I was scouring the bookshop the other day with the intention of buying something by a female author. It was International Women’s Day, you see, and I wanted to ‘take a stand,’ however feeble. I reached for Elena Ferrante’s, The Days of Abandonment, saw the words ‘the best angry woman writing today’ and dropped it like a hot rock. Despite having read Story of a New Name compulsively to the end, I didn’t want to make that sort of emotional commitment right now. Looking around for something else, I saw Mary Shelley’s Frankenstein but wasn’t really in the mood for that either, nor for Philippa Gregory’s queens and princesses. I wanted a particular flavor–something light, warm and entertaining. And that was when my eye settled on The Pope, my Brother and I: Recollections of a French Childhood by Penny Howson.
The author’s note says Howson was born in France in the 1920s, moved to the US as a teenager and travelled, due to her husband’s work, to ‘Rio de Janeiro, Lisbon, Tokyo, London and Jeddah’. Already I felt some kinship with this nomadic spirit. Delving into her biography a bit more, I found that her latest home is in Lagos on the SW coast of Portugal—just 17 km away from where we are now.
This was all enough to interest me, but the real tipping point came when I read the opening two paragraphs, chuckled and realized this was exactly the stuff I was after:
Somewhere around the age of twelve, I suddenly realized my family was going straight to Hell, all five of them, and that it was up to me to do something about it.
It was going to be a formidable task but after a bit of Purgatory, I might manage to sneak them into Heaven when Saint Peter wasn’t looking too closely. There was no time to lose especially in the case of my maternal grandmother, Boma, who was digging her grave with her teeth, sending her blood pressure to soaring heights, addicted as she was to a meter of French bread thick with butter and one half of a Camembert cheese for dessert.
The book is set in 1935, when the protagonist, Regine (the author’s middle name), is twelve years old and going through a hyper-religious phase. The memoir follows her quest to make sure her little brother is baptized before he dies an untimely (and highly unlikely) death. The adults in her life are all too absorbed with their own concerns to respond to her lobbying so she decides to take matters into her own hands, with hilarious results. But while the plot is amusing, there are other things that make the book delightful: the comedy of child logic, the affectionate description of family members, and a taste of a world that has long since disappeared.
One of my favourite scenes is when Regine is snuggled in bed with her maternal grandmother Boma when her aunt Louise and other grandmother Mémé come to visit. You feel as if you are also under the quilt listening to them all. Boma gets the ball rolling:
‘Life is easy for some people—some people have a positive genius for keeping out of hard times. Mémé, take yourself, you have never been in France during any war.’
Mémé drew herself up with a rustle of her silk shawl. ‘I was in a shipwreck and an earthquake too.’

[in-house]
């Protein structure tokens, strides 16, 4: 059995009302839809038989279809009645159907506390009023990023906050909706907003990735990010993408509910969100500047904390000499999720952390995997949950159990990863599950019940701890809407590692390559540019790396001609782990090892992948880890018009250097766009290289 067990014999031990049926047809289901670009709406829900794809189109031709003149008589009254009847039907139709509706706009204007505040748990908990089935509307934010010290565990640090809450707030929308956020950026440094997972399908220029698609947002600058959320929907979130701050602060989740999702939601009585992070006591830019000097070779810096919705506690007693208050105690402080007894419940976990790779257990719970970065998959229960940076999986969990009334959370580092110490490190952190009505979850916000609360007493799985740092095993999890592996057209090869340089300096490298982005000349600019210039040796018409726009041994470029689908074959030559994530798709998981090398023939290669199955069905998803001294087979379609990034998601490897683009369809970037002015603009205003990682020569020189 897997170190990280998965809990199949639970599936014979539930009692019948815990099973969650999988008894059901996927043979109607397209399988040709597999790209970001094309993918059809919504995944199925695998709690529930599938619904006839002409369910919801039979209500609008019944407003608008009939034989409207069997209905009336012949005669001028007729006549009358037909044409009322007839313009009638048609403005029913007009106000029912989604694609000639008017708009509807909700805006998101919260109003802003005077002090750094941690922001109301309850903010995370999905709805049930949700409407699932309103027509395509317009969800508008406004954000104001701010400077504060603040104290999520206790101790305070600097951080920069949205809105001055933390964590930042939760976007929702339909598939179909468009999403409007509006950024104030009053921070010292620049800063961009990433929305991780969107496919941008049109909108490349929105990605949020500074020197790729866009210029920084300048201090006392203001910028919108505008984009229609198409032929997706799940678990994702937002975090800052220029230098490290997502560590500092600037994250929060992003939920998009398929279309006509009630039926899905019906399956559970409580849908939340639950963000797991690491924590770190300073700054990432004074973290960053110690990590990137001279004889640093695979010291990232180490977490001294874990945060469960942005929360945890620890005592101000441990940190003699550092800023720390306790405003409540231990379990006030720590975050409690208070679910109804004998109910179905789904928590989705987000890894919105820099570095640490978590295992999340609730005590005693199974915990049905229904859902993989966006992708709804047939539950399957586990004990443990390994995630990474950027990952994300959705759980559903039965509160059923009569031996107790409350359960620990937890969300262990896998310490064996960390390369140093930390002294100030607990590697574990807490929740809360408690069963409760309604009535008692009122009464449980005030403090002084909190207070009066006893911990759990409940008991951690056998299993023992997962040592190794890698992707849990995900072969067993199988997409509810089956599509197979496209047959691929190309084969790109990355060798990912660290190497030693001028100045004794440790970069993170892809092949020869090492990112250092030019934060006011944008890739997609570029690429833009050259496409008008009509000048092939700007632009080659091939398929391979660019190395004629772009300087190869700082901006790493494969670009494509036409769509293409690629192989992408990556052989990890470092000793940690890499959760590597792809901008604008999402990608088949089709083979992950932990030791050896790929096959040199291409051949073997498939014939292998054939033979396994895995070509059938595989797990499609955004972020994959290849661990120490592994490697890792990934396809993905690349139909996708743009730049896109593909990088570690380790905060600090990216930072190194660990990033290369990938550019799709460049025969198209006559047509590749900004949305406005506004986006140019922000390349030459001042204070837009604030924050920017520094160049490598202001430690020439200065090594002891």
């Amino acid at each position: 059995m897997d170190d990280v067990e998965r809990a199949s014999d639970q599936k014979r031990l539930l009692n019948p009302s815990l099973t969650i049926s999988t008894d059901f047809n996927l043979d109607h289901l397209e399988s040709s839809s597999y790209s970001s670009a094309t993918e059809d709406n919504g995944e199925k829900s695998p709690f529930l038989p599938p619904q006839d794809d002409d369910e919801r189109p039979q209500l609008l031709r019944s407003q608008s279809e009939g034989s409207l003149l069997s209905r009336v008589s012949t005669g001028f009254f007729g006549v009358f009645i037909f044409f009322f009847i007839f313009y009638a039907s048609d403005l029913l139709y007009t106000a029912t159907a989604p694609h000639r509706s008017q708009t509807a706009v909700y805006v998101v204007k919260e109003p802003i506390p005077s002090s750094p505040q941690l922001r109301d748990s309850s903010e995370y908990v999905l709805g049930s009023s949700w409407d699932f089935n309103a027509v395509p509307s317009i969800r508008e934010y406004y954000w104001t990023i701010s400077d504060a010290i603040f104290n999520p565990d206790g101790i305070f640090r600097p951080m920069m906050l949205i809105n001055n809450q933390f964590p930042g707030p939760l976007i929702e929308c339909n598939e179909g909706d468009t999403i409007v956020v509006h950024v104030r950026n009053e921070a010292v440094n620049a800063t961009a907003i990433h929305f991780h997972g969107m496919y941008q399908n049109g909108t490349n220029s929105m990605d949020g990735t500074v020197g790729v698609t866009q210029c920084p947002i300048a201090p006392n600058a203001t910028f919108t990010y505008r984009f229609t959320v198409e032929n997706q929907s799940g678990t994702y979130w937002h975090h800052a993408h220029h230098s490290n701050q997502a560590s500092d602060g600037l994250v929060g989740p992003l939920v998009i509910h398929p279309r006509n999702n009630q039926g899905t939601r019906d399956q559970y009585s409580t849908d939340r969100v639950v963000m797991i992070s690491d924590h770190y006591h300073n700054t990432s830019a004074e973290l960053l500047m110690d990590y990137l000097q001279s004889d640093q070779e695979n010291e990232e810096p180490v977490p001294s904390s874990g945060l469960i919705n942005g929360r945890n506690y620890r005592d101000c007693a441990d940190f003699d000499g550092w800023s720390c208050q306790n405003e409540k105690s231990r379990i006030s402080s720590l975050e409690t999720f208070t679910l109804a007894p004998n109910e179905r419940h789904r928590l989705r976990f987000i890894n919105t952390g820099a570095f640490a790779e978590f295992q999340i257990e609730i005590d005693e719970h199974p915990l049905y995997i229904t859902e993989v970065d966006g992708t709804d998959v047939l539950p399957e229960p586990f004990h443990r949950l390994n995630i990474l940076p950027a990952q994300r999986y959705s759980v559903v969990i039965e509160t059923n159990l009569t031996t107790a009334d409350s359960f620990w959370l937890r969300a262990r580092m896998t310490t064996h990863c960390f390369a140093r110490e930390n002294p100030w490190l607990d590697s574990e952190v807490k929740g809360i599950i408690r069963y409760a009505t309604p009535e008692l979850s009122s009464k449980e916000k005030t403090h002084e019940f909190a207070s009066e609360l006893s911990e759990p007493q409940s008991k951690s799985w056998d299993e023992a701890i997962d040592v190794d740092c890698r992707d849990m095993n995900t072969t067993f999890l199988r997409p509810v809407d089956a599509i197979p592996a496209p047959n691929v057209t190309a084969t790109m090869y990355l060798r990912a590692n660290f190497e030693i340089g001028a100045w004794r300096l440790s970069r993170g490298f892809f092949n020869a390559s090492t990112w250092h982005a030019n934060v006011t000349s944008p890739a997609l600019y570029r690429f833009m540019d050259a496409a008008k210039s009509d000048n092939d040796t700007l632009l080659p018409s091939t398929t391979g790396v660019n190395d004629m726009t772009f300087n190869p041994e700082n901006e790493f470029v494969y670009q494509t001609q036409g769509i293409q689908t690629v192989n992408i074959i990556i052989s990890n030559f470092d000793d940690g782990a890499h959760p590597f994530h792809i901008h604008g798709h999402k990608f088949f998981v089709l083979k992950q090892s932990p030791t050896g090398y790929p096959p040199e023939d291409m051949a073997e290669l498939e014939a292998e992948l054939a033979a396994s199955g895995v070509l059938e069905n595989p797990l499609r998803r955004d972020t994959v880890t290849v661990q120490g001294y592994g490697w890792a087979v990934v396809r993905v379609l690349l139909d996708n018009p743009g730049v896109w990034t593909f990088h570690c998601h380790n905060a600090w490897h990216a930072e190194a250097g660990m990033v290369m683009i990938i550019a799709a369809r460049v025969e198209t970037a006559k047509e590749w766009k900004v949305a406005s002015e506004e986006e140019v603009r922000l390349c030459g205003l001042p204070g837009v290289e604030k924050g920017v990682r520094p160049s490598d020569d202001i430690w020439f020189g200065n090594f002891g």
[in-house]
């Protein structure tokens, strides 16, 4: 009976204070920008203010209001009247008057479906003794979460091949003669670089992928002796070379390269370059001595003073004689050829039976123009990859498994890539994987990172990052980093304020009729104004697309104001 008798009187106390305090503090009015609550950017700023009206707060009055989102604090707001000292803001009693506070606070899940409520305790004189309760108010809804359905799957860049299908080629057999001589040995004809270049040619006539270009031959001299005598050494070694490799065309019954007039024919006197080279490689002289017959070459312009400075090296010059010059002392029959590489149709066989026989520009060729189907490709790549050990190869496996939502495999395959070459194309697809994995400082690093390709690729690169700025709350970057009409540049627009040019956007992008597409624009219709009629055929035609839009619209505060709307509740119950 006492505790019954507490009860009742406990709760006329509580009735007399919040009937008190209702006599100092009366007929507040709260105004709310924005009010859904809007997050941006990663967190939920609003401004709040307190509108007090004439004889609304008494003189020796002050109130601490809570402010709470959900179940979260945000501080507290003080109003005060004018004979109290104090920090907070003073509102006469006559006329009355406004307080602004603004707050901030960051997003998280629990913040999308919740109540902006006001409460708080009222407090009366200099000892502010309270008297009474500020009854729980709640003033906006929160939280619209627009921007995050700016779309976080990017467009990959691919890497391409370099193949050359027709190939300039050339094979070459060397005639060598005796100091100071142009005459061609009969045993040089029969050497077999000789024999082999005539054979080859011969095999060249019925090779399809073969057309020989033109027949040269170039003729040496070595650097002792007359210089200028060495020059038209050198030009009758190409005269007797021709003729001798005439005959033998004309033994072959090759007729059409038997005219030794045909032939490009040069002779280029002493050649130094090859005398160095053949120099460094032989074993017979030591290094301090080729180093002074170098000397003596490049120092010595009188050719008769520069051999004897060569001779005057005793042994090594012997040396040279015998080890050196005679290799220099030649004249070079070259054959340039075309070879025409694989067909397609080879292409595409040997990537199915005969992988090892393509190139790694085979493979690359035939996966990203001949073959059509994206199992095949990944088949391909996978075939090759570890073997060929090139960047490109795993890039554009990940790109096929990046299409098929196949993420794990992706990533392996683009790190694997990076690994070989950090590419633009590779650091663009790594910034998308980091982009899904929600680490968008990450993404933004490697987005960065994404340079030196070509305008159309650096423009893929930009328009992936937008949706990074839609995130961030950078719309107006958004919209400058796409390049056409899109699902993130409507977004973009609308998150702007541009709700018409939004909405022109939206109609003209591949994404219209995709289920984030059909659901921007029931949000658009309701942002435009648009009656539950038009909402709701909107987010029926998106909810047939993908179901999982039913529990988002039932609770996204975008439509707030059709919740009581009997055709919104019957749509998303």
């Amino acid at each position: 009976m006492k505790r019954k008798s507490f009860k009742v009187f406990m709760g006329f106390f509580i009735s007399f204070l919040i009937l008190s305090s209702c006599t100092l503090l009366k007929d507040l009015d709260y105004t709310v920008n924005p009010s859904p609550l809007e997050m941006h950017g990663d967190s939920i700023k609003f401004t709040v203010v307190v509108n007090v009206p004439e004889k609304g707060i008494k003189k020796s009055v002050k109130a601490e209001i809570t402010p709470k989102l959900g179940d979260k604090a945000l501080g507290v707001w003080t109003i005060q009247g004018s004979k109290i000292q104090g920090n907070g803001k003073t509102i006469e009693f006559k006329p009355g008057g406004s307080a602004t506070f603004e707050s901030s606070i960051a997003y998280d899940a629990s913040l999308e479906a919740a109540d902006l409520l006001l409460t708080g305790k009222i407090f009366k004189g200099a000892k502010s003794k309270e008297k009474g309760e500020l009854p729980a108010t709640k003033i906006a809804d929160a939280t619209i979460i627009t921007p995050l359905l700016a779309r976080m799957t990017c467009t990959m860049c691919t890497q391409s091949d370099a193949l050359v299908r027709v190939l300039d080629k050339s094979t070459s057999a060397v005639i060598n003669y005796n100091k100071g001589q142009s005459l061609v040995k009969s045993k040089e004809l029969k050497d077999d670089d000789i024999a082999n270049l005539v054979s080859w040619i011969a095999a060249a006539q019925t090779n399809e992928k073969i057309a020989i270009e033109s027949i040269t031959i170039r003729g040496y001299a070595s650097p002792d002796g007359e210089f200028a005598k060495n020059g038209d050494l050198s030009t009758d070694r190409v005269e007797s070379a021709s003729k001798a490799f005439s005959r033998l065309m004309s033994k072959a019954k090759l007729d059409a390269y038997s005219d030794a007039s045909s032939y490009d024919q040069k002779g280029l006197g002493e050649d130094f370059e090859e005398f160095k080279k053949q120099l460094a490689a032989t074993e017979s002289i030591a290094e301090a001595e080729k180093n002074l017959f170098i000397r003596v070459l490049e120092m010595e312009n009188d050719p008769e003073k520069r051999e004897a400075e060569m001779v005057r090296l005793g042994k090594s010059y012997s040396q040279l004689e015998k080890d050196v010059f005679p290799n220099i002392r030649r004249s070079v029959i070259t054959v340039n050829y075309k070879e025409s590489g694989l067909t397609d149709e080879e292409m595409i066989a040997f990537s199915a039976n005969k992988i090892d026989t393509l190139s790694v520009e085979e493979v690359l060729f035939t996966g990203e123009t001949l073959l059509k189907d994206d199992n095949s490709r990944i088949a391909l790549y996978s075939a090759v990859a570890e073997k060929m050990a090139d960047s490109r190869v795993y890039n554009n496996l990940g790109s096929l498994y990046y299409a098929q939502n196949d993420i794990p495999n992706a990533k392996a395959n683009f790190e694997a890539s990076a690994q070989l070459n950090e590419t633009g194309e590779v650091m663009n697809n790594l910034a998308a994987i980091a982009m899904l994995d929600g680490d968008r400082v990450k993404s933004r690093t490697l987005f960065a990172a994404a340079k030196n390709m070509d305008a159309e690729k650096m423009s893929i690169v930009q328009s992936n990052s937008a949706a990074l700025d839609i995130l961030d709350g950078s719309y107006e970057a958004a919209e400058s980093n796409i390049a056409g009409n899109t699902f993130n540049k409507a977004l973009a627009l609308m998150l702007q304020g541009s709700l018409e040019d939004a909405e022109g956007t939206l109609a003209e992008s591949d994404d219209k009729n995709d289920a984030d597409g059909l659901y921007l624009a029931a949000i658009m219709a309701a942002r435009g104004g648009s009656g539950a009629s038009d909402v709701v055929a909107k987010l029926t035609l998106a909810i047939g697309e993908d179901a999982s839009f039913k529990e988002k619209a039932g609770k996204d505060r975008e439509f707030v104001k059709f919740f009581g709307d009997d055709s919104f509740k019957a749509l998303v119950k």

‘Maybe so, maybe so,’ Boma said, ‘but an earthquake does not last two years like the Prussian siege.’
‘Amelia, I’ll thank you to remember that you were not the only one in the family who lived through the 1870 and 1914 wars. I was there too.’ Tante Louise said that with a tone of ‘put that in your pipe and smoke it’. It was a tone she rarely used, and from it I could tell the three ladies were off for an afternoon of their other favorite sport, which the family called ‘I wore mourning more times than you,’ or ‘How to suffer more in twenty years than any other human being.’
I all but disappeared under the feather quilt. Now if they only forgot about me, I would hear within the next two hours some fine, harrowing tales, full of illicit passions, odd cooking recipes and five easy steps in dressing a corpse. I prayed that Maman would not interrupt them and send me out to play in the garden. Maman was convinced that the old ladies’ stories caused me to bite my nails and Jean-Paul to wet his bed.’
The author’s note at the end of the second edition gives some background about of how she got the book published and also makes for interesting reading–like the book itself it’s funny, familiar and makes you like her more. Here’s an excerpt:
There I found that the women around me were at different stages of pregnancy with their books. They were much influenced by the southern women writers of the past twenty years and all of them dreamt of giving birth to another To Kill a Mockingbird, at least. Since writing came easily to me I joined one of those groups and I was overfed with laughs at every gathering. I began to realize that I was accumulating a laundry basket of amusing recollections and feared I was becoming an addict.
Every day I ran to our post box expecting some answers to the stories I had sent out. One day, I reached for a large envelope from the New Yorker with a hand-written note scribbled in the corner, one word: Lousy. I almost threw it at my little daughter. She ran after me, ‘Mom, it says lovely, LOVELY!’
She mentions having published tons of stories in magazines and I am interested now to find out more. Watch this space!